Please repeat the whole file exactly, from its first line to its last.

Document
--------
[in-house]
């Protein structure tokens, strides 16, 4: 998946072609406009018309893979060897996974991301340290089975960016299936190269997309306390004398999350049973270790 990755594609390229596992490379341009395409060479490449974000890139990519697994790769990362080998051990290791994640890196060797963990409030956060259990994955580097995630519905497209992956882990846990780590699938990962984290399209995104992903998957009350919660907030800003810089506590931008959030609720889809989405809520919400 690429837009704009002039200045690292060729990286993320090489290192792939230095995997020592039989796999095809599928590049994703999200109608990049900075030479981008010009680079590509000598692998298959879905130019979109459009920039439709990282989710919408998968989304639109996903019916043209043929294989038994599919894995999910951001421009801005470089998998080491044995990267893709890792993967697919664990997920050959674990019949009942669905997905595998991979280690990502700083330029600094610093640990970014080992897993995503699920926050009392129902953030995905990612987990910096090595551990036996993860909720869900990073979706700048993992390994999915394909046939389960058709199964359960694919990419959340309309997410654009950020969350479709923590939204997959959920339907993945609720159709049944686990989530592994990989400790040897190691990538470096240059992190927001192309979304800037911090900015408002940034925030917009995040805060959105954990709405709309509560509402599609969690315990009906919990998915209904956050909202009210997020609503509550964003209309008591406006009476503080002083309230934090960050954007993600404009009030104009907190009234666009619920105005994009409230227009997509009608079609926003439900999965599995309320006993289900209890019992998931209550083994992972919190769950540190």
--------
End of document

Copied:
[in-house]
């Protein structure tokens, strides 16, 4: 998946072609406009018309893979060897996974991301340290089975960016299936190269997309306390004398999350049973270790 990755594609390229596992490379341009395409060479490449974000890139990519697994790769990362080998051990290791994640890196060797963990409030956060259990994955580097995630519905497209992956882990846990780590699938990962984290399209995104992903998957009350919660907030800003810089506590931008959030609720889809989405809520919400 690429837009704009002039200045690292060729990286993320090489290192792939230095995997020592039989796999095809599928590049994703999200109608990049900075030479981008010009680079590509000598692998298959879905130019979109459009920039439709990282989710919408998968989304639109996903019916043209043929294989038994599919894995999910951001421009801005470089998998080491044995990267893709890792993967697919664990997920050959674990019949009942669905997905595998991979280690990502700083330029600094610093640990970014080992897993995503699920926050009392129902953030995905990612987990910096090595551990036996993860909720869900990073979706700048993992390994999915394909046939389960058709199964359960694919990419959340309309997410654009950020969350479709923590939204997959959920339907993945609720159709049944686990989530592994990989400790040897190691990538470096240059992190927001192309979304800037911090900015408002940034925030917009995040805060959105954990709405709309509560509402599609969690315990009906919990998915209904956050909202009210997020609503509550964003209309008591406006009476503080002083309230934090960050954007993600404009009030104009907190009234666009619920105005994009409230227009997509009608079609926003439900999965599995309320006993289900209890019992998931209550083994992972919190769950540190």